Volunteer: Jose Lopez
Participating in a mission trip with Prints of Hope International (POHI) volunteers is an exciting experience. That being said, I will tell you briefly my experience on the trip to Waslala, Nicaragua. On July 2014 the leaders of the group decided to respond to a petition from Pastor Elias, district minister serving in Waslala area who requested help for building a school for the church to serve the community.
We arrived in Managua, Nicaragua, the day of celebration of the Sandinist revolution. In that occasion, all buses in the country are used by the government to transport the population to a big meeting in Managua so all the streets in the city where overcrowded by public and private vehicles. It took us more than two hours coming out of the city. The first group of volunteers had arrived the day before; Steve my son in law, Danette my daughter, Ariel one of the coordinators and I where the last group arriving to Managua Airport. The pastor’s son took us from there to Matagalpa. The vehicle was one the smallest Nissan cars. We travelled around 3.5 hours with our heavy lugagges on our laps. From Matagalpa one of the elders of the church took us in a four-hour trip traveling by mountainous dirty roads to his house in Waslala where the Pathfinder Club and other church members where waiting to welcome us. It was past midnight when we arrived there. The next day after breakfast and devotional service we started working, some on the three classroom school building, other packing medicine and clothing for the Dressing A Child activity that Prints of Hope does in every area visited. The group had four US based medical practitioners, one dentist and two practitioners from Nicaragua. The rest of the group was composed of professionals in different areas such as nurses, teachers, accountants, business people, engineers and students. Every day that we were there we visited a different rural area seeing and diagnosing sick people and providing them the appropriate medication. The teachers provided Bible school for the kids. The dentist took care of dental problems. A very important area was the pharmacy in which people received their medications. The pastor, elders and church members provided support in every place. Two elders provided daily transportation for the group to the working areas free of charge. The city mayor also lended us a pickup truck.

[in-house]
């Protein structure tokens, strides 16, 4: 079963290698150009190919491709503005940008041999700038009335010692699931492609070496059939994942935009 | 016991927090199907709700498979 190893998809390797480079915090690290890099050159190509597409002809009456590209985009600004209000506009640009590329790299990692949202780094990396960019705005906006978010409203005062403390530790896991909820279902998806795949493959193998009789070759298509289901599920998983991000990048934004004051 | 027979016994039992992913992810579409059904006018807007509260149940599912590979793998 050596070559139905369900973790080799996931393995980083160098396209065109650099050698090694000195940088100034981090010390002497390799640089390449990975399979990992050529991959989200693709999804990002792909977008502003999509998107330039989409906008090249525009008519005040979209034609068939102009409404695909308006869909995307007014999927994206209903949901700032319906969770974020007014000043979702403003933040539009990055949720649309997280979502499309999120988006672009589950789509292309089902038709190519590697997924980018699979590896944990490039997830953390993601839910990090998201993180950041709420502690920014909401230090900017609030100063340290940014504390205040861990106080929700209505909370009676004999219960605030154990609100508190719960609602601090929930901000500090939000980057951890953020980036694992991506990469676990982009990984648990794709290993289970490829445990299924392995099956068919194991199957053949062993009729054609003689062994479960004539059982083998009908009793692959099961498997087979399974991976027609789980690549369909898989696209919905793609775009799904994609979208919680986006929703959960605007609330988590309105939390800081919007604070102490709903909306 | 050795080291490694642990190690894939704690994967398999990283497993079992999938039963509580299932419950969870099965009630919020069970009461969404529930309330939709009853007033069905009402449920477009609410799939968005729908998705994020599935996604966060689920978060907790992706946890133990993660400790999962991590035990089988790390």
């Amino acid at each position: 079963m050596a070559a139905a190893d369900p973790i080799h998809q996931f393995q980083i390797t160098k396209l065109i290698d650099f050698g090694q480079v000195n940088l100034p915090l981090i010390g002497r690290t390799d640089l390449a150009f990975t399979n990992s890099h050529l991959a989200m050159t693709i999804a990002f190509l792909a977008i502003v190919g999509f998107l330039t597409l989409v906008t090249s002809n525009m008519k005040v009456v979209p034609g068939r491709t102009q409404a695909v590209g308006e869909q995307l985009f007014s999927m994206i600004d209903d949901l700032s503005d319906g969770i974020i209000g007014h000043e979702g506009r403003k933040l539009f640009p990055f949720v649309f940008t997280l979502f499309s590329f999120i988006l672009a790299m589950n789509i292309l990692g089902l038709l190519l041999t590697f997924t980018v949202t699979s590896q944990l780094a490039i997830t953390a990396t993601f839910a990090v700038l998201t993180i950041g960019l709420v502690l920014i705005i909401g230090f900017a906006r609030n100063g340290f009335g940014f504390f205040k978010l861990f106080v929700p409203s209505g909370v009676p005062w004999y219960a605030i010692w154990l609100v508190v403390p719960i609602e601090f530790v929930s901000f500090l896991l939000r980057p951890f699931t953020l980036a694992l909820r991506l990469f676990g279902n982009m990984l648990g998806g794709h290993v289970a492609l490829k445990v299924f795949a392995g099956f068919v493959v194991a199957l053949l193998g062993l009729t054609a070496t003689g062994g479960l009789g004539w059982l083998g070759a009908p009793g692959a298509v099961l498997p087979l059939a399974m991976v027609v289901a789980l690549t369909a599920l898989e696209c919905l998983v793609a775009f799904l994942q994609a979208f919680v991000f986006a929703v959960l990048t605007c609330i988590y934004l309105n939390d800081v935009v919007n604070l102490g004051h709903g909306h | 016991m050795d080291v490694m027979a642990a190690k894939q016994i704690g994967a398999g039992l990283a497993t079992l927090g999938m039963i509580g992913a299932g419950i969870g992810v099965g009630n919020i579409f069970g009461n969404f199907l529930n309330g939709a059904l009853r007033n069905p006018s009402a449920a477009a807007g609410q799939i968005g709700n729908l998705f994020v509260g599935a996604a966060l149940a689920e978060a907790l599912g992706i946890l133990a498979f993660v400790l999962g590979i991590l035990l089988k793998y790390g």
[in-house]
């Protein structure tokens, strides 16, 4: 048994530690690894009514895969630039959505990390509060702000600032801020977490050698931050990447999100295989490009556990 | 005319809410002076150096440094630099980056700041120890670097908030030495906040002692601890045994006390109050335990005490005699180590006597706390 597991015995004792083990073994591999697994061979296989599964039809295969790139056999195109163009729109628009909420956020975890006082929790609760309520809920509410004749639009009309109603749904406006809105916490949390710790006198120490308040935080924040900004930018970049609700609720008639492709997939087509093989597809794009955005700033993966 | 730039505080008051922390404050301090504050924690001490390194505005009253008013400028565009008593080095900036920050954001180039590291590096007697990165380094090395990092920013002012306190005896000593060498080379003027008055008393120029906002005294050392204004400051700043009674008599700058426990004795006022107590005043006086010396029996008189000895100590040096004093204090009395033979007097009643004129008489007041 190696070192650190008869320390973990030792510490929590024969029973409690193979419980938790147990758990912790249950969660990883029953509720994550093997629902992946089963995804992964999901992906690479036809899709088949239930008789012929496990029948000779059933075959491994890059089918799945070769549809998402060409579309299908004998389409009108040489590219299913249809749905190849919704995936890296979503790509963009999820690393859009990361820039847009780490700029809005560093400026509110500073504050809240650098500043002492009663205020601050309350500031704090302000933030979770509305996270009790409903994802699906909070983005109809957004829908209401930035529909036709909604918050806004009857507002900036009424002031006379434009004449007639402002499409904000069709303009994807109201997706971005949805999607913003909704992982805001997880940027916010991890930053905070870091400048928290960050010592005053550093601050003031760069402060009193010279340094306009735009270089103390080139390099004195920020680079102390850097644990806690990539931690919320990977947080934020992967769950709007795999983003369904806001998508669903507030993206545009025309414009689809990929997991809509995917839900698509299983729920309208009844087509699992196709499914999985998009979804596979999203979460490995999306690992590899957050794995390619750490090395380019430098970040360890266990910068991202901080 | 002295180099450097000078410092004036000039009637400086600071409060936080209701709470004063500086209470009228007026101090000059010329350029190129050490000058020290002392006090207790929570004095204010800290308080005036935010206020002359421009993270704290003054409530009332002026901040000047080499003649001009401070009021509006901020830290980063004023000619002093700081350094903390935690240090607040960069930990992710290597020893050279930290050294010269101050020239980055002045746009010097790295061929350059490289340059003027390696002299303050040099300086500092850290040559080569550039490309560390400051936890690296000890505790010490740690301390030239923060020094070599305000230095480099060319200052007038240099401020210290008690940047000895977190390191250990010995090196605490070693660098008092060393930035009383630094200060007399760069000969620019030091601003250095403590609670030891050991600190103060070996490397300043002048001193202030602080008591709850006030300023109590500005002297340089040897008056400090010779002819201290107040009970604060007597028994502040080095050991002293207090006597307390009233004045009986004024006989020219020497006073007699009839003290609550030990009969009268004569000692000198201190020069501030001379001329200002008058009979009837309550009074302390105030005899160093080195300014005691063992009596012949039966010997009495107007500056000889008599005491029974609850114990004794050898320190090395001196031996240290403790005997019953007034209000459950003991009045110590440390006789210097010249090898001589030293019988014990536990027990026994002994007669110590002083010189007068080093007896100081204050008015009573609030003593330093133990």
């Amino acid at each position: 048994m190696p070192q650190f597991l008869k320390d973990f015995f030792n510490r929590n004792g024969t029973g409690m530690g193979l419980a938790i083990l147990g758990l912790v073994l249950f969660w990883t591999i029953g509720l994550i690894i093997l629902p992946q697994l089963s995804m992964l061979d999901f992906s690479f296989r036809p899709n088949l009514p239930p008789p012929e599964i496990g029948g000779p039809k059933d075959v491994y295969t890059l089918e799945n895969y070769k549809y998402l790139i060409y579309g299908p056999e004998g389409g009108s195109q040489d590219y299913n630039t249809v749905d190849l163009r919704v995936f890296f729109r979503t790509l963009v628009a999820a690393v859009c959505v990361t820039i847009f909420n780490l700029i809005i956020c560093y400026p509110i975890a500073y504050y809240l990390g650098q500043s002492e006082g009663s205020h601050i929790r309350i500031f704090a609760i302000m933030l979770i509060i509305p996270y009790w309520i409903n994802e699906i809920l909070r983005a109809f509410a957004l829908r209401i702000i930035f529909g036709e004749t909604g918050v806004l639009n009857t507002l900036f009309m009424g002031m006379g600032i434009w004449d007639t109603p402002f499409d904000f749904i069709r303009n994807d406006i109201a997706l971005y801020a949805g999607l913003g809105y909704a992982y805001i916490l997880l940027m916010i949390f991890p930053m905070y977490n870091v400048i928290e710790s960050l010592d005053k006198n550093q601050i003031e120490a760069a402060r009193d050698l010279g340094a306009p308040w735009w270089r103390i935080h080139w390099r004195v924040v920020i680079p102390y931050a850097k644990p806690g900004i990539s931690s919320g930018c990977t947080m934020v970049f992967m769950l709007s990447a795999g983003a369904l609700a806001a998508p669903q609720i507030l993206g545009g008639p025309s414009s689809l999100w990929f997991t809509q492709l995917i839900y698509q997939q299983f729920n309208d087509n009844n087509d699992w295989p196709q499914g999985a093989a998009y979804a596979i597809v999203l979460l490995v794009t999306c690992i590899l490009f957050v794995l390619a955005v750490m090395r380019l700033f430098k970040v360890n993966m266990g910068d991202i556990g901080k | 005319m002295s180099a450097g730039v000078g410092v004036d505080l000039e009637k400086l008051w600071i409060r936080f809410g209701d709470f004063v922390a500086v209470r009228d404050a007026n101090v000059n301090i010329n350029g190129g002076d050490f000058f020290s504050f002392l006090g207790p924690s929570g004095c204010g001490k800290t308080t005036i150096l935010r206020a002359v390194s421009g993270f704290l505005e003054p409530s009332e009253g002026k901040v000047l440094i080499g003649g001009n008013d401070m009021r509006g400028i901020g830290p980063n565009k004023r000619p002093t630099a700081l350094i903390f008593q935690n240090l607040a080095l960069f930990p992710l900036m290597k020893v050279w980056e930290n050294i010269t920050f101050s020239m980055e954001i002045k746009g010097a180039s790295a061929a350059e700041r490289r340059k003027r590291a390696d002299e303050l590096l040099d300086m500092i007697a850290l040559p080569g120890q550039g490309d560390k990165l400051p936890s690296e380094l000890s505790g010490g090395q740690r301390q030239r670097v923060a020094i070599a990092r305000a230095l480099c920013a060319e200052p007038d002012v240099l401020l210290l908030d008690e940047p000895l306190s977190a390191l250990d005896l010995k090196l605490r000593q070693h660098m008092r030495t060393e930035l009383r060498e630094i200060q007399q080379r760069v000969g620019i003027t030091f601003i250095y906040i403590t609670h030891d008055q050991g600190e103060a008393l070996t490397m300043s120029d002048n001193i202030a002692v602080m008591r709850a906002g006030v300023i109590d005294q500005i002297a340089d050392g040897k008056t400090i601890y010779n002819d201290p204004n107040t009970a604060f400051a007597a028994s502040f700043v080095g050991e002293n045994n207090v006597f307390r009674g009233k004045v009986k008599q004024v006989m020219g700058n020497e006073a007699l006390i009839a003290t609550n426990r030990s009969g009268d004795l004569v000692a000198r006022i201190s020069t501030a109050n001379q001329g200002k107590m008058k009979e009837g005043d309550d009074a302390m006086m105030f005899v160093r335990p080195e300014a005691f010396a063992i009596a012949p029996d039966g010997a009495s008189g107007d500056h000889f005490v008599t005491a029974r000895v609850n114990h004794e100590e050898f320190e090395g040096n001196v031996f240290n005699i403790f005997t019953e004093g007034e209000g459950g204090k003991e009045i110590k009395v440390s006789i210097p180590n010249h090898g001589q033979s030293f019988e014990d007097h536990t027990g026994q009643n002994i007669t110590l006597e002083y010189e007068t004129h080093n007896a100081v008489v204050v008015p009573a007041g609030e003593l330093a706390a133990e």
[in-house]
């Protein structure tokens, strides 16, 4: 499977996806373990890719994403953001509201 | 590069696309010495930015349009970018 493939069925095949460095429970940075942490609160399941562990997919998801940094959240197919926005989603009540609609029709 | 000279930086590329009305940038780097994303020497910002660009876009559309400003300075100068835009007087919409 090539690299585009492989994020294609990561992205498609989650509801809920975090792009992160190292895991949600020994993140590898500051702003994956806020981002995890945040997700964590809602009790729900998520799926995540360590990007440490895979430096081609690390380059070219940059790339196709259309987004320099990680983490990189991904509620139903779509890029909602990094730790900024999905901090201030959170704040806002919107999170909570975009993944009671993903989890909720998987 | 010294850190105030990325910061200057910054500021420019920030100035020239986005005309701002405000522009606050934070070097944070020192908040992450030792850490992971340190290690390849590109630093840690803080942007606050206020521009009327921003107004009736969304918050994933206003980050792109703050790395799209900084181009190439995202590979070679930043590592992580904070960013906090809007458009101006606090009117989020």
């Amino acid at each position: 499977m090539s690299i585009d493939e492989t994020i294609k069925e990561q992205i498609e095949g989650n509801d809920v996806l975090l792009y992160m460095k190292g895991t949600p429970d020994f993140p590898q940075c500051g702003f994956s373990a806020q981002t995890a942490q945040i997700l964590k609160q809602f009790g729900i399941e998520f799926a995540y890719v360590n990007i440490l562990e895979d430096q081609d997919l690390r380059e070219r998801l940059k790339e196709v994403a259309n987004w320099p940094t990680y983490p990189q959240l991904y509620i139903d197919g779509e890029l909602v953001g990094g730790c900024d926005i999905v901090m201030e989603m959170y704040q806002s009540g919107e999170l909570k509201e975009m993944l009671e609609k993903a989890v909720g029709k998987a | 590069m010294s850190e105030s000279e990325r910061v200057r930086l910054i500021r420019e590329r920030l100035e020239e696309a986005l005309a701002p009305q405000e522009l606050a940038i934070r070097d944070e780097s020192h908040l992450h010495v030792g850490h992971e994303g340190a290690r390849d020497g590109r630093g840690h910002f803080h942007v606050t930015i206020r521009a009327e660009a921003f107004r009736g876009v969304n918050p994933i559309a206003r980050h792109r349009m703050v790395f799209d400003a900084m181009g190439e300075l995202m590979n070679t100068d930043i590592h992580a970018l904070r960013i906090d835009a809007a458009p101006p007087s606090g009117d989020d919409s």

As a result of the POHI mission trip to Waslala, a three classrooms school with a basketball court was inaugurated. Two churches that where under construction for many years but lacked the funding to finish building received a direct donation from the volunteers to complete the project. Hundreds of patients received health and/or dental care. Many children had new clothing and shoes. Each Prints of Hope volunteer paid his lodging and traveling expenses and donated certain amount of US dollars for the project. Personally I felt blessed by participating on the mission trips and by helping other human beings.